Sunday, October 28, 2012

for I come unto Thee

            Recently on speculum criticum traditionis, skholiast responded to a post by my most recent addition to the blogroll over on the right, Love of All Wisdom.  They are particularly dealing with some of C.S. Lewis's claims, which aren't my main point.  But they, and some of the comments following the posts, do resonate with my wrap-up of Bremer's Puritanism.
            To put it briefly, I am overwhelmed by how easy it is to put a spin on a belief.  I am neglecting the real point of his post, but on Love of All Wisdom, Amod Lele says,

            Christians ... can put you in jail for your choice of sexual partners. They can make it impossible for you to access abortion or even contraception. And they can fight for – and achieve – the equality of people of all races amid a society that denies it. In the past century, Christians of various sorts have done all these things many times, and done them because they were Christians: because they believed in, identified with and/or practised Christian tradition.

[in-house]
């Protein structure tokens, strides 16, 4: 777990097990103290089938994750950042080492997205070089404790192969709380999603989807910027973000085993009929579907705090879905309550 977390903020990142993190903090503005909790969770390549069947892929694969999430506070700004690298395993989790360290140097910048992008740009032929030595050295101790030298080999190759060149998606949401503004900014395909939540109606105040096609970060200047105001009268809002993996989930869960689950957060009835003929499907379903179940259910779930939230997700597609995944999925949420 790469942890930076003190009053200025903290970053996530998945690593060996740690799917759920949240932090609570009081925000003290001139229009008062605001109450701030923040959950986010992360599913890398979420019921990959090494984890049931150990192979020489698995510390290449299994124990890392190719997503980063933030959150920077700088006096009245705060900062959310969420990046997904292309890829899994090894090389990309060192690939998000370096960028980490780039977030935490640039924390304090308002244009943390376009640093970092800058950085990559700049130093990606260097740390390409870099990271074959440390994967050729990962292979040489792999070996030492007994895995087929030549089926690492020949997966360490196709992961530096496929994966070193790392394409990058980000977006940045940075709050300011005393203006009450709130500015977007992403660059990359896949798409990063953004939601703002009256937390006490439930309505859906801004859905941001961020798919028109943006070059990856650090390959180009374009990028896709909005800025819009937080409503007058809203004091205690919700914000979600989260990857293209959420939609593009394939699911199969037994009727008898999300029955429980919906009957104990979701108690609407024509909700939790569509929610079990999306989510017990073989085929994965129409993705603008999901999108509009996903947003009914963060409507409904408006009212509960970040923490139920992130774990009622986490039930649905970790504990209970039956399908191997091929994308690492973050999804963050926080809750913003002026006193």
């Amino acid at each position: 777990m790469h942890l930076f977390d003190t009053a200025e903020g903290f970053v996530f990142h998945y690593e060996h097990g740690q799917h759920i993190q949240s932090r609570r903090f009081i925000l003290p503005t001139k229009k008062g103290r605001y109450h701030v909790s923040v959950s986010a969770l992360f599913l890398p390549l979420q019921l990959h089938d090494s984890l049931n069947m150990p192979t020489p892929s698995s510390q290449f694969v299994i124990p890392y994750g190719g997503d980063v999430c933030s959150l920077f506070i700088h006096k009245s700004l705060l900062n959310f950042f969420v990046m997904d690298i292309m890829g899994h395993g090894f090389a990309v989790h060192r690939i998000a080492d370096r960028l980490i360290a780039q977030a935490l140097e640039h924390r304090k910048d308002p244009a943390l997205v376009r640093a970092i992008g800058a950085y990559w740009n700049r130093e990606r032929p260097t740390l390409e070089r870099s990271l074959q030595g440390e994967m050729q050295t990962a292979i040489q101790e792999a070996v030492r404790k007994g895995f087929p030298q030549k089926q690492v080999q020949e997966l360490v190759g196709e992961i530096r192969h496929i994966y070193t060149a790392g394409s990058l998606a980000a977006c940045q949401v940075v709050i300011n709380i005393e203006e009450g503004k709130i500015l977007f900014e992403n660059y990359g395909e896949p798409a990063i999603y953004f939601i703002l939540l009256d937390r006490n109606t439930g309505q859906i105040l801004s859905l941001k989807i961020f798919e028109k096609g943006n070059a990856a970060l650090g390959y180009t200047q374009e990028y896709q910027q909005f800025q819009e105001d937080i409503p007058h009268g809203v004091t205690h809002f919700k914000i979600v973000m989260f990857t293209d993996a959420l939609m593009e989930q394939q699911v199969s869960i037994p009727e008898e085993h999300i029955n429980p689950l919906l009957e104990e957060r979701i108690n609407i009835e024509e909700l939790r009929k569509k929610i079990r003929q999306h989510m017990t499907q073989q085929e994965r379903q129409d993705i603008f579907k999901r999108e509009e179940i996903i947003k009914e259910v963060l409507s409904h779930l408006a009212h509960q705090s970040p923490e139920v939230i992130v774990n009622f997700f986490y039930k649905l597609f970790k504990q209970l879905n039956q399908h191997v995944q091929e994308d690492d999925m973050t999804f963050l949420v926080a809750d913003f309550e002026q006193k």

The different ways of reading Christian scripture, and even of reading the practices people develop out of those scriptures, are what fascinate me here.
            Take my little trivia sheet from last week.  Puritans insisted that all believers have access to scripture, and that those scriptures be in their mother tongue.  How easy it is to read this not as a fact, but as a towards your own personal argument.  As a reader and writer and aspiring thinker, it is essential to me that I have access to books in my own language.  And yes, to insist on keeping any essential religious texts in a language with which religious participants have lost familiarity is an obvious power move.  Looked at from this angle, the Puritans look like honest and curious intellectuals who want to engage with their belief system personally and sincerely.  Sounds good.